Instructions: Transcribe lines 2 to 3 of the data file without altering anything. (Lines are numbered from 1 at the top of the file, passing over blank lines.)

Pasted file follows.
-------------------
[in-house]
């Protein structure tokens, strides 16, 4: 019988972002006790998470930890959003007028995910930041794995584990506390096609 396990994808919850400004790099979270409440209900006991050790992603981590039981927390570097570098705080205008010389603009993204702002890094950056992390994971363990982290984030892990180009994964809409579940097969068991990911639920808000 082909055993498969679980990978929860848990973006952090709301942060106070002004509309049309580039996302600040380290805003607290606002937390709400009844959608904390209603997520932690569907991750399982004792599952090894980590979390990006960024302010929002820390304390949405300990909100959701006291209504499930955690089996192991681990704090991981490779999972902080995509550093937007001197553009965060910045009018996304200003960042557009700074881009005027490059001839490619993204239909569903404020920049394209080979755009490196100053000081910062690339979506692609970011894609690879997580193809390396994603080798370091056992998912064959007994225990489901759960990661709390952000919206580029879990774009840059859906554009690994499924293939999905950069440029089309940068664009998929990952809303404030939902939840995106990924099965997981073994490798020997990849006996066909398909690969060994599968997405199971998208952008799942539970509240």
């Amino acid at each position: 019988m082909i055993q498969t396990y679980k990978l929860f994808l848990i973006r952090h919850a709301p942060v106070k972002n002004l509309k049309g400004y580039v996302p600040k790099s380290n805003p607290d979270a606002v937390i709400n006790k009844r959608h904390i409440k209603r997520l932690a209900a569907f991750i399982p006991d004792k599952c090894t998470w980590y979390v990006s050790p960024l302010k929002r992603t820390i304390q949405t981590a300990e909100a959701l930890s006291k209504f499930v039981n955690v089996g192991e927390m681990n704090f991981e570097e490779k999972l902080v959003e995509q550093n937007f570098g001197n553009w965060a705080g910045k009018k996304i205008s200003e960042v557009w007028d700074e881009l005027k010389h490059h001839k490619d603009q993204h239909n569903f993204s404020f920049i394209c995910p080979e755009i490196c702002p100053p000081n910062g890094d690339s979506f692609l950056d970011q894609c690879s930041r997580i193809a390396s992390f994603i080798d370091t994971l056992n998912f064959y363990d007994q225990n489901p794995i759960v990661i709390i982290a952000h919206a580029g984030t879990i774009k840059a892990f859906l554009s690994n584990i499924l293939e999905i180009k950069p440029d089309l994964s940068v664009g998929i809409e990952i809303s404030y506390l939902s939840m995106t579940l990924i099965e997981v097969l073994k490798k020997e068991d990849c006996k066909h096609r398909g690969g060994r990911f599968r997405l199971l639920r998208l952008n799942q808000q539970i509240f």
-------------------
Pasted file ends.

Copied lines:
């Protein structure tokens, strides 16, 4: 019988972002006790998470930890959003007028995910930041794995584990506390096609 396990994808919850400004790099979270409440209900006991050790992603981590039981927390570097570098705080205008010389603009993204702002890094950056992390994971363990982290984030892990180009994964809409579940097969068991990911639920808000 082909055993498969679980990978929860848990973006952090709301942060106070002004509309049309580039996302600040380290805003607290606002937390709400009844959608904390209603997520932690569907991750399982004792599952090894980590979390990006960024302010929002820390304390949405300990909100959701006291209504499930955690089996192991681990704090991981490779999972902080995509550093937007001197553009965060910045009018996304200003960042557009700074881009005027490059001839490619993204239909569903404020920049394209080979755009490196100053000081910062690339979506692609970011894609690879997580193809390396994603080798370091056992998912064959007994225990489901759960990661709390952000919206580029879990774009840059859906554009690994499924293939999905950069440029089309940068664009998929990952809303404030939902939840995106990924099965997981073994490798020997990849006996066909398909690969060994599968997405199971998208952008799942539970509240």
């Amino acid at each position: 019988m082909i055993q498969t396990y679980k990978l929860f994808l848990i973006r952090h919850a709301p942060v106070k972002n002004l509309k049309g400004y580039v996302p600040k790099s380290n805003p607290d979270a606002v937390i709400n006790k009844r959608h904390i409440k209603r997520l932690a209900a569907f991750i399982p006991d004792k599952c090894t998470w980590y979390v990006s050790p960024l302010k929002r992603t820390i304390q949405t981590a300990e909100a959701l930890s006291k209504f499930v039981n955690v089996g192991e927390m681990n704090f991981e570097e490779k999972l902080v959003e995509q550093n937007f570098g001197n553009w965060a705080g910045k009018k996304i205008s200003e960042v557009w007028d700074e881009l005027k010389h490059h001839k490619d603009q993204h239909n569903f993204s404020f920049i394209c995910p080979e755009i490196c702002p100053p000081n910062g890094d690339s979506f692609l950056d970011q894609c690879s930041r997580i193809a390396s992390f994603i080798d370091t994971l056992n998912f064959y363990d007994q225990n489901p794995i759960v990661i709390i982290a952000h919206a580029g984030t879990i774009k840059a892990f859906l554009s690994n584990i499924l293939e999905i180009k950069p440029d089309l994964s940068v664009g998929i809409e990952i809303s404030y506390l939902s939840m995106t579940l990924i099965e997981v097969l073994k490798k020997e068991d990849c006996k066909h096609r398909g690969g060994r990911f599968r997405l199971l639920r998208l952008n799942q808000q539970i509240f």